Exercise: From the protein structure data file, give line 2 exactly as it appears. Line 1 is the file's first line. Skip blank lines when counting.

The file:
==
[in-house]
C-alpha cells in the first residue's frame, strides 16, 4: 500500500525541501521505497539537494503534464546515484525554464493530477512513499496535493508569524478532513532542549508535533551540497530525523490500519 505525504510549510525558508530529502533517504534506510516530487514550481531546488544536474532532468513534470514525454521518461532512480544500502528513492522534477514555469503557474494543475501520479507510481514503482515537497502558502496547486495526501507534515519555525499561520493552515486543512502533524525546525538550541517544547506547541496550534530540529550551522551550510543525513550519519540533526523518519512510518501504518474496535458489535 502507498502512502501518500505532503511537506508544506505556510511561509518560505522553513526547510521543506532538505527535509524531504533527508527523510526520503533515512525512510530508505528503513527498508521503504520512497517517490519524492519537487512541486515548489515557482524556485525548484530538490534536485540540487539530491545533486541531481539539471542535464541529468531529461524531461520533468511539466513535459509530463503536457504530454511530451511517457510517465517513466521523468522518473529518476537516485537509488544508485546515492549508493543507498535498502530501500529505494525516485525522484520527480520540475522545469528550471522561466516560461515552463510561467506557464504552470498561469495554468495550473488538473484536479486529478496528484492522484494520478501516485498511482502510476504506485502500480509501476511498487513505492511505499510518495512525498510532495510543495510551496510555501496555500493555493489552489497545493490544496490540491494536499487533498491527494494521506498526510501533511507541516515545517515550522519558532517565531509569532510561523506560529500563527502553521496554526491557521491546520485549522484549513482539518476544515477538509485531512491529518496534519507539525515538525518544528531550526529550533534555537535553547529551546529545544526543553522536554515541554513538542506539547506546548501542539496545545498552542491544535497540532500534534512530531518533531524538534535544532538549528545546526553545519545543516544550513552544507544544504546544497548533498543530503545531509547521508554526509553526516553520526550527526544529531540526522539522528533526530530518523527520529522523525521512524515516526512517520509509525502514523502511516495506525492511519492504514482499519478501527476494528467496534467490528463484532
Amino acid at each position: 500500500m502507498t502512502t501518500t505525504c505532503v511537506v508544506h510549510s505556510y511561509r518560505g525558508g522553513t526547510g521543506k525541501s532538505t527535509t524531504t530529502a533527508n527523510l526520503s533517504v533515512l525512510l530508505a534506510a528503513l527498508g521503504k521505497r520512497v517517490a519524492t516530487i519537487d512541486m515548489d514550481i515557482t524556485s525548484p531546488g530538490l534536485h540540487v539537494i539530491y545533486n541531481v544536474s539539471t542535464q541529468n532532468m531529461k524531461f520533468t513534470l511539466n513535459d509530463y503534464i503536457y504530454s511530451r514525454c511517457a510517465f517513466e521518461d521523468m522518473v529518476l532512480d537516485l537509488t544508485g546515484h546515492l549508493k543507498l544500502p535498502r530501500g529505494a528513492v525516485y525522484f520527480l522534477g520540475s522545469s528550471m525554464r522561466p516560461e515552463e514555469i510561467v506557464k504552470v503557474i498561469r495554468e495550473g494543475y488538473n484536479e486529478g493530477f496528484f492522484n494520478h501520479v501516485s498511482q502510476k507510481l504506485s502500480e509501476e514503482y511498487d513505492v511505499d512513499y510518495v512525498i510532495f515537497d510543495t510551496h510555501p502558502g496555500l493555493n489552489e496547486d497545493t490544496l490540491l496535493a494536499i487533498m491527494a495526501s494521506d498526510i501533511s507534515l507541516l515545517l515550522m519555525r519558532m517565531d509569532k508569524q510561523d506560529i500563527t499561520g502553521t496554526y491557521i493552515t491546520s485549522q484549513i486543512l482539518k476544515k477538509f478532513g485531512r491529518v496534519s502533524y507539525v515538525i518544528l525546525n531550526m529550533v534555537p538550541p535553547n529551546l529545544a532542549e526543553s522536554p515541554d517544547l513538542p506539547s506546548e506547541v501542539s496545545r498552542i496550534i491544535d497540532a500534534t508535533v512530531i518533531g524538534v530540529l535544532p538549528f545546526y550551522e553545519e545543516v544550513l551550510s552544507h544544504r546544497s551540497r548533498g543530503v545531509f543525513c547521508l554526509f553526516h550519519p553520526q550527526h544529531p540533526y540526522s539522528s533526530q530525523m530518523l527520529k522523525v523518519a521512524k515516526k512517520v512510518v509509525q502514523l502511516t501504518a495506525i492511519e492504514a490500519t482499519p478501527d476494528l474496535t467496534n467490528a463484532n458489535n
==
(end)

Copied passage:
C-alpha cells in the first residue's frame, strides 16, 4: 500500500525541501521505497539537494503534464546515484525554464493530477512513499496535493508569524478532513532542549508535533551540497530525523490500519 505525504510549510525558508530529502533517504534506510516530487514550481531546488544536474532532468513534470514525454521518461532512480544500502528513492522534477514555469503557474494543475501520479507510481514503482515537497502558502496547486495526501507534515519555525499561520493552515486543512502533524525546525538550541517544547506547541496550534530540529550551522551550510543525513550519519540533526523518519512510518501504518474496535458489535 502507498502512502501518500505532503511537506508544506505556510511561509518560505522553513526547510521543506532538505527535509524531504533527508527523510526520503533515512525512510530508505528503513527498508521503504520512497517517490519524492519537487512541486515548489515557482524556485525548484530538490534536485540540487539530491545533486541531481539539471542535464541529468531529461524531461520533468511539466513535459509530463503536457504530454511530451511517457510517465517513466521523468522518473529518476537516485537509488544508485546515492549508493543507498535498502530501500529505494525516485525522484520527480520540475522545469528550471522561466516560461515552463510561467506557464504552470498561469495554468495550473488538473484536479486529478496528484492522484494520478501516485498511482502510476504506485502500480509501476511498487513505492511505499510518495512525498510532495510543495510551496510555501496555500493555493489552489497545493490544496490540491494536499487533498491527494494521506498526510501533511507541516515545517515550522519558532517565531509569532510561523506560529500563527502553521496554526491557521491546520485549522484549513482539518476544515477538509485531512491529518496534519507539525515538525518544528531550526529550533534555537535553547529551546529545544526543553522536554515541554513538542506539547506546548501542539496545545498552542491544535497540532500534534512530531518533531524538534535544532538549528545546526553545519545543516544550513552544507544544504546544497548533498543530503545531509547521508554526509553526516553520526550527526544529531540526522539522528533526530530518523527520529522523525521512524515516526512517520509509525502514523502511516495506525492511519492504514482499519478501527476494528467496534467490528463484532